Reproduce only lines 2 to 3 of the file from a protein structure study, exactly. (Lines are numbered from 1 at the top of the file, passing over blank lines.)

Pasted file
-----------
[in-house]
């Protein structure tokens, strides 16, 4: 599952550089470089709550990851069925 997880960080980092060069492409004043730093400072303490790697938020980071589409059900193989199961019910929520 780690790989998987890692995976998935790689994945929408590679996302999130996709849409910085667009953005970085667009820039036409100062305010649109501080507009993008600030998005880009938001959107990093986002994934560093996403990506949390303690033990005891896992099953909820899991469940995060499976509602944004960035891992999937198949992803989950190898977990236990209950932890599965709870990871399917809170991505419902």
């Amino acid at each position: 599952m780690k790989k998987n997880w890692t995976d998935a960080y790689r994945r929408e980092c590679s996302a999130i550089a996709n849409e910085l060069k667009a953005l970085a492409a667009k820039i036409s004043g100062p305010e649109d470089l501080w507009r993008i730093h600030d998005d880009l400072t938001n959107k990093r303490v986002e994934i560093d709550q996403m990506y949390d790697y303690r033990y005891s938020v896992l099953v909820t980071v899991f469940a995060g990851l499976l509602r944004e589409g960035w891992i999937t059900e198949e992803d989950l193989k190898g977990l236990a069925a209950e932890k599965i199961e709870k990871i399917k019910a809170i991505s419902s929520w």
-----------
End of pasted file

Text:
């Protein structure tokens, strides 16, 4: 599952550089470089709550990851069925 997880960080980092060069492409004043730093400072303490790697938020980071589409059900193989199961019910929520 780690790989998987890692995976998935790689994945929408590679996302999130996709849409910085667009953005970085667009820039036409100062305010649109501080507009993008600030998005880009938001959107990093986002994934560093996403990506949390303690033990005891896992099953909820899991469940995060499976509602944004960035891992999937198949992803989950190898977990236990209950932890599965709870990871399917809170991505419902």
């Amino acid at each position: 599952m780690k790989k998987n997880w890692t995976d998935a960080y790689r994945r929408e980092c590679s996302a999130i550089a996709n849409e910085l060069k667009a953005l970085a492409a667009k820039i036409s004043g100062p305010e649109d470089l501080w507009r993008i730093h600030d998005d880009l400072t938001n959107k990093r303490v986002e994934i560093d709550q996403m990506y949390d790697y303690r033990y005891s938020v896992l099953v909820t980071v899991f469940a995060g990851l499976l509602r944004e589409g960035w891992i999937t059900e198949e992803d989950l193989k190898g977990l236990a069925a209950e932890k599965i199961e709870k990871i399917k019910a809170i991505s419902s929520w």